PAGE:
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It’s only February, and somehow I’ve committed the sin of thinking about the Electronic Entertainment Expo (E3) tradeshow that typically happens each June in Los Angeles. It’s difficult to avoid this week due to some breaking news out of Videogameschronicle.com and Geoff Keighley’s Summer Game Fest. And that has led me to wonder if 2021’s E3 replacement will repeat the drawn-out, messy experience of 2020.

Based on what I know so far, I am expecting a more controlled mess — but still a mess.

Obviously, don’t get your hopes up for an in-person E3 that would force many companies to come together on the same week in the same town. That was never really an option. While vaccinations are chugging along, Microsoft has already committed to not attending any in-person events through the end of this year. And Xbox is one of the ESA’s last major publishing partners that actually shows up as part of the E3 event (even though it has its own show floor at the Microsoft Theater next to the convention).

So that leaves the Entertainment Software Association (the ESA) with a choice of either scraping E3 2021 or trying to shift to a digital event. And the current ESA proposal is to go digital. Here’s a statement from the ESA:

“We can confirm that we are transforming the E3 experience for 2021 and will soon share exact details on how we’re bringing the global video game community together. We are having great conversations with publishers, developers, and companies across the board, and we look forward to sharing details about their involvement soon.”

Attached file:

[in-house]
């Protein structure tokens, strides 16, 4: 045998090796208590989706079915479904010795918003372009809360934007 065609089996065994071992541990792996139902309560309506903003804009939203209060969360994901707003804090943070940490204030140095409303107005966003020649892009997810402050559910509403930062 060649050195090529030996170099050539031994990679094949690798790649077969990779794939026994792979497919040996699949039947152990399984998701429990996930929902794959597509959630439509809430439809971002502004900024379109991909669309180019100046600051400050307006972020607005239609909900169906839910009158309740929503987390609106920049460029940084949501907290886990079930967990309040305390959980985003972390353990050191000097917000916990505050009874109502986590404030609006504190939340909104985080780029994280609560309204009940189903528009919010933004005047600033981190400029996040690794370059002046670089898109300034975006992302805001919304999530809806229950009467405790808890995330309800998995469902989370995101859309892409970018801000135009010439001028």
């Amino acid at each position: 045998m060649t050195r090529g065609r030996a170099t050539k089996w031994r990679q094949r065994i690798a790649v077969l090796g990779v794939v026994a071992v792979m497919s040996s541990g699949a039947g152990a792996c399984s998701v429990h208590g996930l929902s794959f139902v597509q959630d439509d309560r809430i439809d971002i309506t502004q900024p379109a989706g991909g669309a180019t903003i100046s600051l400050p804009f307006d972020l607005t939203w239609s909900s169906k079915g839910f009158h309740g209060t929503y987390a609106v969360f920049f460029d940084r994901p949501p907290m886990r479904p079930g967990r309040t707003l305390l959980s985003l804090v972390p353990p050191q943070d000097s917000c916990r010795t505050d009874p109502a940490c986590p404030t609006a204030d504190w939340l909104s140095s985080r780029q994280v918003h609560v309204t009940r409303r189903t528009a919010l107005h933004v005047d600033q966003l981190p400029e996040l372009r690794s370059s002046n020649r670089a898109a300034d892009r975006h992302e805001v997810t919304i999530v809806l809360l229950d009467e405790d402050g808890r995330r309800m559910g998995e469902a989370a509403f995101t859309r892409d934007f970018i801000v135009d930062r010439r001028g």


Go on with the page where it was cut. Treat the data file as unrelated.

According to VGC, the idea is to feature partners on a number of livestreams. It may also bring in media to preview games as well as platforms to host demos and more.

Many publishers won’t want to deal with E3 and the ESA

It’s unlikely that the ESA’s digital E3 will pan out the way it wants. The organization makes a lot of its money from operating E3, and it is probably charging a hefty fee to participate. So publishers will have to pay to try to fit into ESA’s format and schedule, and they’re not going to want to do that.

Sony, Microsoft, and Nintendo all have their own ways of speaking to their customers. They’ve invested in communications teams specifically for that purpose. Nintendo and Sony even previously shifted to doing exactly that before the pandemic.

Think about it from their perspective. These companies have to manage their own teams and then also bring in third-party partners. They don’t want to have to answer to the ESA at any point during that process.

Other publishers might turn to the ESA, but that also seems questionable. It’s free to livestream to Twitch and YouTube, and publishers could always find spots for their games as part of any of the number of showcases that will pop up in June.

How long will Not E3 2021 last?

One of the biggest issues that gaming fans had with the 2020 Not E3 stand-in was its elongated nature. Under Keighley’s Summer Game Fest banner, events popped up sporadically for months. That diluted much of the excitement, and it made it really difficult for even dedicated fans to keep up with what was happening.

From what I’m hearing so far, publishers have a desire to condense the experience even if they stray away from the ESA. At least one of the largest gaming companies that I asked about is planning to hold its own independent showcase during the normal E3 media presentation week. And Keighley said on Twitter that Summer Game Fest would run for less than a month.

But that desire for a quick E3 replacement is fighting against other factors. The most important thing to remember is that game sales surged throughout 2020. So the lack of a traditional, hype-friendly E3 did little to hurt revenue. If the effort to bring a succinct E3 to people gets in the way or starts getting expensive, most companies are going to respond to that by delaying and pushing events later into the year.

The potential for a summer game mess is still real, and it will come down to whether publishers feel the juice is worth the squeeze.

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